It all began less that two weeks ago. Really, it was a Friday like all the other Fridays in the fall. Prying my eleven year olds out of bed. Hugging Nick and whispering a silent prayer for his safety in his final football game of the season. Answering a text from Hannah from the night before. Attempting to get more than a grunt out of Zak as he shuffled through the kitchen in a zombie like haze. It was just a typical Friday morning, that is, until I looked at a message on my computer.
“Dear Julianne, I have just received results (from 23andme) and you appear to be a 2nd or 3rd cousin. I’d love to connect via email if you would like to do so. I was adopted at birth, 45 years ago.”
Hold the phone. Hold the hugs. Hold the wake up call up the stairs. Hold the zombie shuffle. I read and re-read the message just to confirm that I understood what I thought I had read. And then my heart swelled, because two words pulsated forward out of the many. Cousin and adopted.
This is my story. My words. As an adoptive mom. As cousin of an adoptee who had been lost from my family but is now found.
As fast as I could shoo my sweet cloud of young men out the door I immediately sat down to respond to the message. Back and forth we wrote, on this now not so typical Friday morning and as the morning progressed it was very very clear there was something amazing developing, something that confirmed that even though adoption separated us, our nature was so very much the same. We both have five children. We both have children adopted from China and Korea. We both have adopted children with special needs. The similarities of our lives was quickly evolving with every email exchanged.
Later that morning she sent a picture of herself at her high school graduation. And when I opened that file and the picture appeared…I saw an 18 year old me. I. Saw. Me. The familiarity of our hearts had been established that morning but the familiarity of her face? It chilled me. We weren’t a carbon copy of each other by any means, cousins aren’t. I had blue eyes. She had brown. But there was something about her…something so very Irish.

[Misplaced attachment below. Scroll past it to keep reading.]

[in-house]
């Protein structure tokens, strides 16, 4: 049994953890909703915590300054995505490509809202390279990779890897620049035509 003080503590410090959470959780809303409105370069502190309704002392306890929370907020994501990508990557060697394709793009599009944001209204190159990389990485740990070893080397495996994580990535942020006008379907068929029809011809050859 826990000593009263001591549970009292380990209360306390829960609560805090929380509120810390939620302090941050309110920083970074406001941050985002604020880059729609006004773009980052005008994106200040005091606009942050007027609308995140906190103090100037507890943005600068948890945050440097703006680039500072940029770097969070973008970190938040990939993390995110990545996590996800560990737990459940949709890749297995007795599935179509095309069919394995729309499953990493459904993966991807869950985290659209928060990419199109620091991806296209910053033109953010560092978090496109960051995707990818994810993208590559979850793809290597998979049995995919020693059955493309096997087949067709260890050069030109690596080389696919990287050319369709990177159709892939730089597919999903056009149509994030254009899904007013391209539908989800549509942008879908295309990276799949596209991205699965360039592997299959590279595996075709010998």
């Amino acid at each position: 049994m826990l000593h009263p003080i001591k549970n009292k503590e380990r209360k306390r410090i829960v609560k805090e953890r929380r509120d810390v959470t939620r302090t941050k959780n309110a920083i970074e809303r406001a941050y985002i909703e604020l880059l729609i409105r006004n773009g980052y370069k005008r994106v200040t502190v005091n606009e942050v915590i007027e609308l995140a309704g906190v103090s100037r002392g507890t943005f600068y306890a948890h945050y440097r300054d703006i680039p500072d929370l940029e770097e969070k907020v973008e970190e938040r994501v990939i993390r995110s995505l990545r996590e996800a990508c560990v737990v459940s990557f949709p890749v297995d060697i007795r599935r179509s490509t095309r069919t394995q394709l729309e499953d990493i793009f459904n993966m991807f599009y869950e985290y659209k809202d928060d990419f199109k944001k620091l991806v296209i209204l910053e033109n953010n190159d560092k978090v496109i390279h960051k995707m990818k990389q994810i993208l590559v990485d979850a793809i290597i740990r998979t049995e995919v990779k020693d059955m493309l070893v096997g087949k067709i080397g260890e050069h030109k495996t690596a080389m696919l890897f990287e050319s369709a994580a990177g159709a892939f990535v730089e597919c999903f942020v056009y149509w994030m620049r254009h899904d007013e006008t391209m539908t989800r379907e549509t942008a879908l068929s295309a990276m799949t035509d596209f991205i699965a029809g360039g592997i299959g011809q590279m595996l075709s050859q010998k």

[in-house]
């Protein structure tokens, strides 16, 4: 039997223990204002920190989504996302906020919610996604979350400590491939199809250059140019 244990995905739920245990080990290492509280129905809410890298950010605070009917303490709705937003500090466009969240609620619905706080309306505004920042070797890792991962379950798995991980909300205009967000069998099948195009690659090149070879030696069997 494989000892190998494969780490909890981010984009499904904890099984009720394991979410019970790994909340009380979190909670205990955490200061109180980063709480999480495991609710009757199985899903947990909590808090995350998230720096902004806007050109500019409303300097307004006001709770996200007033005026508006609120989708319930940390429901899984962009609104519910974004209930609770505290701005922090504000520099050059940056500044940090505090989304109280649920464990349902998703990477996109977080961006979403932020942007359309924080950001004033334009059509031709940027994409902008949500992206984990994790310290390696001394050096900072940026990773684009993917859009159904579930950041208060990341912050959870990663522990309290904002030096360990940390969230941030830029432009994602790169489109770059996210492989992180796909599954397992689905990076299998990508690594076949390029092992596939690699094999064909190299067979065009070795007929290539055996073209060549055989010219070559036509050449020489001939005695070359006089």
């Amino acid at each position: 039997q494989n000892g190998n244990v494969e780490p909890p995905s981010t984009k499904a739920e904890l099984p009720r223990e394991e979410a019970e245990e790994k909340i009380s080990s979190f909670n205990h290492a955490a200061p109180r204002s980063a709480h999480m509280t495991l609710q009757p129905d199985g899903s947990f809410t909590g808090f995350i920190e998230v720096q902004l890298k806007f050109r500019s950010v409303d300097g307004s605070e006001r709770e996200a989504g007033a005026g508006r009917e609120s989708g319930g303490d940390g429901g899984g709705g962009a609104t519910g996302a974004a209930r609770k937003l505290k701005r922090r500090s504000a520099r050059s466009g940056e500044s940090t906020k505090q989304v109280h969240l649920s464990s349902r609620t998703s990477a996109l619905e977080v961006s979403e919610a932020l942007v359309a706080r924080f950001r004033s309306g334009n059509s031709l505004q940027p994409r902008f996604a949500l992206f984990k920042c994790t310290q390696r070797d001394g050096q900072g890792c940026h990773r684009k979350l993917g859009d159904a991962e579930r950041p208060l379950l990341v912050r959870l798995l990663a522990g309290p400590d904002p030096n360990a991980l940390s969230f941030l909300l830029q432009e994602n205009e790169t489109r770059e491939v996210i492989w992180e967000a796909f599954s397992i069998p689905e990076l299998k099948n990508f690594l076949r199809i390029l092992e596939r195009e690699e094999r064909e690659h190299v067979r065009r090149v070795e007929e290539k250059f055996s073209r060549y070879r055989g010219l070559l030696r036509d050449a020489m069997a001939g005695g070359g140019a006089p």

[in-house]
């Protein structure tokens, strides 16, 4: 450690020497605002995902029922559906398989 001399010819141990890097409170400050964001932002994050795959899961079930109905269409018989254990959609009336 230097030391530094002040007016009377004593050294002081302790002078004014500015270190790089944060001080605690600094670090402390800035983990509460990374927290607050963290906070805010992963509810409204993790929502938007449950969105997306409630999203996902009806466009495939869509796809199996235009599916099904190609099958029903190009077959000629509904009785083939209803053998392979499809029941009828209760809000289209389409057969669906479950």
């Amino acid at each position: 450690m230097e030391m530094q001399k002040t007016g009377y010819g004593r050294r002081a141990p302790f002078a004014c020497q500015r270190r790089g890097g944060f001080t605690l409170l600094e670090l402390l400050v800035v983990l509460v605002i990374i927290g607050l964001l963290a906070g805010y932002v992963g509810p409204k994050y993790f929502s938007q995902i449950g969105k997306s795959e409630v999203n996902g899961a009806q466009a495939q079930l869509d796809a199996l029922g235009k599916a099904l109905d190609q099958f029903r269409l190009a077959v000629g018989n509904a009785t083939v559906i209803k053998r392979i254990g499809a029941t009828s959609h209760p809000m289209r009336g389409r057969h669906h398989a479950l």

I called my mom and together we started pecking through the branches of the family tree. We came up with hunches and possibilities. My brother became involved and within a weeks time we had information I passed on to her of potential very Irish birth family links. How could I not? I am the mom of three adoptees who might someday want to fill in some very big blanks if possible and I would pray no one would purposely get in the way of their chance to tell their story.
And as it turns out, my cousin and I are more closely related than we thought.
What my cousin does with the information I gave her is her story to tell. The next chapter of her life should she choose to write it. For me, to be able to gift her with even just her heritage and the name of the isolated cross roads in Ireland where our people lived before they sailed to Ellis Island less than 100 years ago? That is a gift that is priceless.
It is the best gift I have ever given anyone.
When I was in Ireland a few years ago I visited an art studio, The Wild Goose Studio. It was filled with beautiful blends of modern and ancient Celtic art. Out of all the pieces of art my eyes connected with one, the Celtic Cross of Journey and Meetings. I bought it and brought it home to display by my dining room table because it was symbolic of my family, created through adoption. Through its simplicity of Celtic knots and the Tree of Life it represents Emerson’s Law of Spiritual Gravitation, that people destined to meet will do so by chance, at precisely the right moment in time.
For my cousin and I that right moment in time happened. On that not quite so typical Friday morning less than two weeks ago.